In a bid to close the digital divide, a group of Oregon Institute of Technology (Oregon Tech) students has secured a for mobile hotspots for students who otherwise lack internet access.
The idea for the project came from a writing class this winter where students were asked to think of a “wicked problem” on campus and create a solution. According to Oregon Tech, wicked problems are those that are complex due to a variety of factors – including incomplete information, too many stakeholders, contradictions, or changing requirements.
“Creating opportunities like the design thinking and wicked problem assignment provides students with authentic learning experience to innovate, critically think, collaborate, solve problems, and make a difference beyond the classroom,” explained Oregon Tech Assistant Professor Amber Lancaster, who taught the class where the idea was developed.
A group of seniors – including Renewable Energy Engineering, Communication Students, and Professional Writing majors – developed the project.
“Our team’s original intention was to address technology issues across the Klamath Falls campus,” Professional Writing major Erin Miller said. “After hearing from student, staff, and faculty stakeholders, we determined that mobile hotspots were a feasible means for addressing the most commonly heard complaint: unreliable on-campus internet connectivity and unaffordable internet plans off-campus.”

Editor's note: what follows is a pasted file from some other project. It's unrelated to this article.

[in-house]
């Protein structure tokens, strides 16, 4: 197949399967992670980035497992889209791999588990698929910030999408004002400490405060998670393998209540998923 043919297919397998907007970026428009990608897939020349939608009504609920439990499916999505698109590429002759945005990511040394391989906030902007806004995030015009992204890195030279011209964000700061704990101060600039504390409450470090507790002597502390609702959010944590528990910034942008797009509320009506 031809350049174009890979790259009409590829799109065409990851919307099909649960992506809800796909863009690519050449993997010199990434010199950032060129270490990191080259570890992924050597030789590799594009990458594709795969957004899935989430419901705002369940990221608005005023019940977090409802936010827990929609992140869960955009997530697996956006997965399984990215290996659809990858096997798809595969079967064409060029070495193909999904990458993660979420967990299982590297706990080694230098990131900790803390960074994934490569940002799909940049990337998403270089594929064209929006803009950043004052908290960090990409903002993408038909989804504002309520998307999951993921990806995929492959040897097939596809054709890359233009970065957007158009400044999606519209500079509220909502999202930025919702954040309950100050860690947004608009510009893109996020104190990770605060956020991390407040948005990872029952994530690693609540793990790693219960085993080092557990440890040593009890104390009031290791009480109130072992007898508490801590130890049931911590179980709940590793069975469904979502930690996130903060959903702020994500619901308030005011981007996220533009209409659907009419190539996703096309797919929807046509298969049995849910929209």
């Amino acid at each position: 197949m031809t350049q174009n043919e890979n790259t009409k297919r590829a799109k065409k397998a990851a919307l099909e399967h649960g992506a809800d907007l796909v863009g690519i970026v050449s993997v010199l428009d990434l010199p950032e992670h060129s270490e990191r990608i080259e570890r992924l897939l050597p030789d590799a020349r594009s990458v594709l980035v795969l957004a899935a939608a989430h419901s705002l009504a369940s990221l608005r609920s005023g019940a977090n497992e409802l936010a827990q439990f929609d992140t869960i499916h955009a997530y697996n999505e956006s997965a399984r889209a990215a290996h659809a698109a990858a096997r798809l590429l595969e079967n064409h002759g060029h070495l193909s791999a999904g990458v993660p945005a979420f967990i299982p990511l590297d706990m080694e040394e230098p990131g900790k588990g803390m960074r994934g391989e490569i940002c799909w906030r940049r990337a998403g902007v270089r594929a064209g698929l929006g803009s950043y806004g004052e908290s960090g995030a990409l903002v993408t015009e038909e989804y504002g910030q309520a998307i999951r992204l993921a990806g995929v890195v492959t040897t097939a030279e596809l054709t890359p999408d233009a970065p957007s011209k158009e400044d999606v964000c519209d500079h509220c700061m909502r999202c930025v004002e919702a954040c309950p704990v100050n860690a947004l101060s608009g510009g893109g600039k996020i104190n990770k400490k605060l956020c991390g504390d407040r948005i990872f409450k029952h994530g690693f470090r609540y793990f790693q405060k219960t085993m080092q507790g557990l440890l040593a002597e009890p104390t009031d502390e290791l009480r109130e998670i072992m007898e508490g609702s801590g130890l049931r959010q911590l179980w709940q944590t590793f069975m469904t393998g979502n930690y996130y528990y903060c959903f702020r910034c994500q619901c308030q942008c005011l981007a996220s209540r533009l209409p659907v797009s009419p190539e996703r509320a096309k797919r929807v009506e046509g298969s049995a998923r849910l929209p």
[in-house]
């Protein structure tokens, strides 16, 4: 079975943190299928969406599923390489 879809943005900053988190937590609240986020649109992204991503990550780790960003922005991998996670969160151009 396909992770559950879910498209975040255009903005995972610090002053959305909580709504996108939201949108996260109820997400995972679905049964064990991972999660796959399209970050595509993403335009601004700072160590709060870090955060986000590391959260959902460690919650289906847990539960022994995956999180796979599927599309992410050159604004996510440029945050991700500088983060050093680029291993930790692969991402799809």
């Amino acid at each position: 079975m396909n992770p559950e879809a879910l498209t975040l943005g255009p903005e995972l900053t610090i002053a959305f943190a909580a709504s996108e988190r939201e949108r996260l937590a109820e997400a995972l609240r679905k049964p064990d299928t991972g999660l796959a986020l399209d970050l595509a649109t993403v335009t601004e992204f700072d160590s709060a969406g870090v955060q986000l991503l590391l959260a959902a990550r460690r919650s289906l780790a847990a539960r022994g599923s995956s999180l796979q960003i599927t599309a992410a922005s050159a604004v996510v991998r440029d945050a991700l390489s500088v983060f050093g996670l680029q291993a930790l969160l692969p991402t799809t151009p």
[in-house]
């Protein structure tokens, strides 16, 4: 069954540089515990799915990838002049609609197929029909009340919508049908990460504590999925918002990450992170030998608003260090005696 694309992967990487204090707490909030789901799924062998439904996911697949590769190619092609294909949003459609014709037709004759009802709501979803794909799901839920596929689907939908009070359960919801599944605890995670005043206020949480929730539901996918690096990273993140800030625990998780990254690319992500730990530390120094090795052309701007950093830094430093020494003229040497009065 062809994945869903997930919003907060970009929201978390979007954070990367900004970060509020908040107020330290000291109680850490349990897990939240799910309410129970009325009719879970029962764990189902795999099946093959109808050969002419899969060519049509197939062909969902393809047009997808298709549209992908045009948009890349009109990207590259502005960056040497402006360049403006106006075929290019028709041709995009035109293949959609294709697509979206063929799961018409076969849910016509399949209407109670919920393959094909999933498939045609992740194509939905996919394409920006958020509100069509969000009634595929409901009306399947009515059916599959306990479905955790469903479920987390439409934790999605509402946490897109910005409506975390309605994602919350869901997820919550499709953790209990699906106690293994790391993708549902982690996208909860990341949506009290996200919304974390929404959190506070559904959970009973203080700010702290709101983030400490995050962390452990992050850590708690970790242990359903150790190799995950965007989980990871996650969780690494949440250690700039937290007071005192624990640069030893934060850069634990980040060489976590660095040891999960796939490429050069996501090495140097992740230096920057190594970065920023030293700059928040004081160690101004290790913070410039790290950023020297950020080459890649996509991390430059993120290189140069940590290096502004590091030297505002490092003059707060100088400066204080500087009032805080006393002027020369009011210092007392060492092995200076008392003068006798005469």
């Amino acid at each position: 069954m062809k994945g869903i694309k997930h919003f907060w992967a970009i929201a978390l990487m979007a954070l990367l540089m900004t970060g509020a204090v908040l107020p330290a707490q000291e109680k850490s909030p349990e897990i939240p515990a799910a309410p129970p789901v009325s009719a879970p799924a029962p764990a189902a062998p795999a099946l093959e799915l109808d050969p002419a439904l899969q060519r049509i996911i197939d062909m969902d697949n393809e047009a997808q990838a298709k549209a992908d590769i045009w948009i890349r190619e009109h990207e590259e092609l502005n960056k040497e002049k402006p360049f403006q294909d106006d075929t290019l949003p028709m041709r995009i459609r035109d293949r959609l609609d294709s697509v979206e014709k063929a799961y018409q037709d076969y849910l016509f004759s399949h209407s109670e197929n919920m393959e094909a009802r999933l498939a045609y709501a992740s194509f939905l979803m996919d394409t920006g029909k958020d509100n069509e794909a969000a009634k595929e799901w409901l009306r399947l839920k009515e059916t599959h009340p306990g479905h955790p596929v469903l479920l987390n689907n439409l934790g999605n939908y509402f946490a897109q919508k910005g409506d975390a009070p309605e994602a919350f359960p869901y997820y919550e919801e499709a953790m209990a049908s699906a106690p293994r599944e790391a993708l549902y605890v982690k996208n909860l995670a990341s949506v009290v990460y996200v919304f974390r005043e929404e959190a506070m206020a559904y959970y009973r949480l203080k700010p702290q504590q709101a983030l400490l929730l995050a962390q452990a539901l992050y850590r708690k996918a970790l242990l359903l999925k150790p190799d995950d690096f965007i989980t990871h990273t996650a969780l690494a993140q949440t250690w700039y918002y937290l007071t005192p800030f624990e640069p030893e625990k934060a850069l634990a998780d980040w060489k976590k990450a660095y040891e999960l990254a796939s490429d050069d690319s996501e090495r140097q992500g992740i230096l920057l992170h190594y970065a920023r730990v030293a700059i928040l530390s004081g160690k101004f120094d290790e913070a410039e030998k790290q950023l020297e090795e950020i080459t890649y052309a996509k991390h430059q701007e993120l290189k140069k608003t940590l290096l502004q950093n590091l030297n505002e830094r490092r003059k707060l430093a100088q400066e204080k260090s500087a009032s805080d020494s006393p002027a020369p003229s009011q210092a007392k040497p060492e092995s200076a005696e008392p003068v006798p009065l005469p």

The team proposed establishing a mobile hotspot program that supports and expands the Professional Writing program’s mobile usability lab and supports a diverse student population within the Communication and Professional Writing programs. The project is intended to address technology access and equity barriers to learning primarily for students who live off campus and cannot afford internet service. The team was able to secure a $11,700 equipment grant from the Oregon Tech Foundation.
“With the mobile hotspot pilot project, we hope to provide students and faculty with a reliable internet source for those that cannot afford internet connectivity or for those faculty who perform field work in locations with spotty internet signals,” Miller said.
With the grant funding, the program will support 15 Oregon Tech students each term with loanable mobile hotspots for students who can’t afford internet service, who reside outside the service area, or who may not be able to fully utilize campus resources if they are employed off-campus and their work schedules conflict with Learning Resource Center and other facility operating hours. If the pilot project is a success, the team hopes to expand across the university.